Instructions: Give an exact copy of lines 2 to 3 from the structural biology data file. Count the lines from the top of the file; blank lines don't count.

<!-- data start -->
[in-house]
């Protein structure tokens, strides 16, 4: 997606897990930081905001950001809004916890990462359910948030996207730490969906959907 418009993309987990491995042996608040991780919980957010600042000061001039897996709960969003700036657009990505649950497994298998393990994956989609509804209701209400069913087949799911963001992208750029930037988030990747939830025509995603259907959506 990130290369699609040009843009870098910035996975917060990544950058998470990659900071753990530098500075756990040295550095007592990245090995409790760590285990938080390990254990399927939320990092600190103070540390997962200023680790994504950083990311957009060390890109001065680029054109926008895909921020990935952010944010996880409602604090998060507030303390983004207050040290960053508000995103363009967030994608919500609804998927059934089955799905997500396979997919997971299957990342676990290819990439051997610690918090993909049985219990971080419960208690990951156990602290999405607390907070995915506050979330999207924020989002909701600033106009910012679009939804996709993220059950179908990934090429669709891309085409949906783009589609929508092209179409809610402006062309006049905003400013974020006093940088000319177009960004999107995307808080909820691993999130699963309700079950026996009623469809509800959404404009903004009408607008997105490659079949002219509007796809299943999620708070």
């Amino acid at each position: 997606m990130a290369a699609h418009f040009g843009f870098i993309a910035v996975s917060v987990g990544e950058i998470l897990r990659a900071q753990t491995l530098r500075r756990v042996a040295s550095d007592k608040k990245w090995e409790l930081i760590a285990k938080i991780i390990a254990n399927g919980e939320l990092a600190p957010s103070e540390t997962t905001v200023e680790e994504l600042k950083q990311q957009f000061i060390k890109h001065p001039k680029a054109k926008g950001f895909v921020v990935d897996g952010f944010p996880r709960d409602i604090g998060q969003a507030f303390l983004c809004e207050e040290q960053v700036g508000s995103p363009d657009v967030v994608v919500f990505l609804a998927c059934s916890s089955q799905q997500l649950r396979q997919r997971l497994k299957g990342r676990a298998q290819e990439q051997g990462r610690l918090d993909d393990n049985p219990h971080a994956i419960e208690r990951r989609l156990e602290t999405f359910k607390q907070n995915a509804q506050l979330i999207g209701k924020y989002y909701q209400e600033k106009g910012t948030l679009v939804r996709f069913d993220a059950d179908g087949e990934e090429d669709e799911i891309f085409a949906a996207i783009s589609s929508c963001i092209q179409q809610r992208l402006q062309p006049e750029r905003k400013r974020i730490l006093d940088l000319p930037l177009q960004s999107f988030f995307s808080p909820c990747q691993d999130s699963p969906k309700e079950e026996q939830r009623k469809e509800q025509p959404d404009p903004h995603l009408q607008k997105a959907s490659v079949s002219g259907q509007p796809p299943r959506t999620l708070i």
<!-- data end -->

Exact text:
């Protein structure tokens, strides 16, 4: 997606897990930081905001950001809004916890990462359910948030996207730490969906959907 418009993309987990491995042996608040991780919980957010600042000061001039897996709960969003700036657009990505649950497994298998393990994956989609509804209701209400069913087949799911963001992208750029930037988030990747939830025509995603259907959506 990130290369699609040009843009870098910035996975917060990544950058998470990659900071753990530098500075756990040295550095007592990245090995409790760590285990938080390990254990399927939320990092600190103070540390997962200023680790994504950083990311957009060390890109001065680029054109926008895909921020990935952010944010996880409602604090998060507030303390983004207050040290960053508000995103363009967030994608919500609804998927059934089955799905997500396979997919997971299957990342676990290819990439051997610690918090993909049985219990971080419960208690990951156990602290999405607390907070995915506050979330999207924020989002909701600033106009910012679009939804996709993220059950179908990934090429669709891309085409949906783009589609929508092209179409809610402006062309006049905003400013974020006093940088000319177009960004999107995307808080909820691993999130699963309700079950026996009623469809509800959404404009903004009408607008997105490659079949002219509007796809299943999620708070």
């Amino acid at each position: 997606m990130a290369a699609h418009f040009g843009f870098i993309a910035v996975s917060v987990g990544e950058i998470l897990r990659a900071q753990t491995l530098r500075r756990v042996a040295s550095d007592k608040k990245w090995e409790l930081i760590a285990k938080i991780i390990a254990n399927g919980e939320l990092a600190p957010s103070e540390t997962t905001v200023e680790e994504l600042k950083q990311q957009f000061i060390k890109h001065p001039k680029a054109k926008g950001f895909v921020v990935d897996g952010f944010p996880r709960d409602i604090g998060q969003a507030f303390l983004c809004e207050e040290q960053v700036g508000s995103p363009d657009v967030v994608v919500f990505l609804a998927c059934s916890s089955q799905q997500l649950r396979q997919r997971l497994k299957g990342r676990a298998q290819e990439q051997g990462r610690l918090d993909d393990n049985p219990h971080a994956i419960e208690r990951r989609l156990e602290t999405f359910k607390q907070n995915a509804q506050l979330i999207g209701k924020y989002y909701q209400e600033k106009g910012t948030l679009v939804r996709f069913d993220a059950d179908g087949e990934e090429d669709e799911i891309f085409a949906a996207i783009s589609s929508c963001i092209q179409q809610r992208l402006q062309p006049e750029r905003k400013r974020i730490l006093d940088l000319p930037l177009q960004s999107f988030f995307s808080p909820c990747q691993d999130s699963p969906k309700e079950e026996q939830r009623k469809e509800q025509p959404d404009p903004h995603l009408q607008k997105a959907s490659v079949s002219g259907q509007p796809p299943r959506t999620l708070i």